The words abstinence and celibacy are often used interchangeably, but are different. Sexual abstinence is the absence of intercourse (even for an individual who is married), but celibacy is the avoidance of all forms of sexual activity (including, but not limited to, the state of marriage itself).
In her book The New Celibacy, Gabrielle Brown states that "abstinence is a response on the outside to what's going on, and celibacy is a response from the inside. "According to this definition, celibacy (even short-term celibacy that is pursued for non-religious reasons) is much more than not having sex. It is more intentional than abstinence, and its goal is personal growth and empowerment. This perspective on celibacy is echoed by several authors including Elizabeth Abbott, Wendy Keller, and Wendy Shalit.
Many evangelicals prefer the term "abstinence" to "celibacy." Assuming everyone will marry, they focus their discussion on refraining from premarital sex and focusing on the joys of a future marriage. But some evangelicals, particularly older singles, desire a positive message of celibacy that moves beyond the "wait until marriage" message of abstinence campaigns. They seek a new understanding of celibacy that is focused on God rather than a future marriage or a life-long vow to the Church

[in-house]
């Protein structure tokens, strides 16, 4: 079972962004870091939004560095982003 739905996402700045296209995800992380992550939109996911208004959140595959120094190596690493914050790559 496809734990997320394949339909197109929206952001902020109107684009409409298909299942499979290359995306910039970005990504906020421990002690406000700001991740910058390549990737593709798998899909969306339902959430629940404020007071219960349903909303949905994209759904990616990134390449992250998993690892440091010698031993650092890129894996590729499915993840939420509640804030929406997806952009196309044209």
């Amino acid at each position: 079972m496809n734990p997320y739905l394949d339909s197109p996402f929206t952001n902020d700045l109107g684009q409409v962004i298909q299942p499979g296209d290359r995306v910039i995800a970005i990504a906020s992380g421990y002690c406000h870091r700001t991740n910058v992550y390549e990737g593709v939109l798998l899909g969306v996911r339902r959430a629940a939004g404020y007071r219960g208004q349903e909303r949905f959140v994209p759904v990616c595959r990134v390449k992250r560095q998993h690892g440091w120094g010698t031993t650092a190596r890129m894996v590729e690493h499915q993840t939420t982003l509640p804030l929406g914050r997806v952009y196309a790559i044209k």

- More information on this topic is available at [ Wikipedia:Celibacy ]
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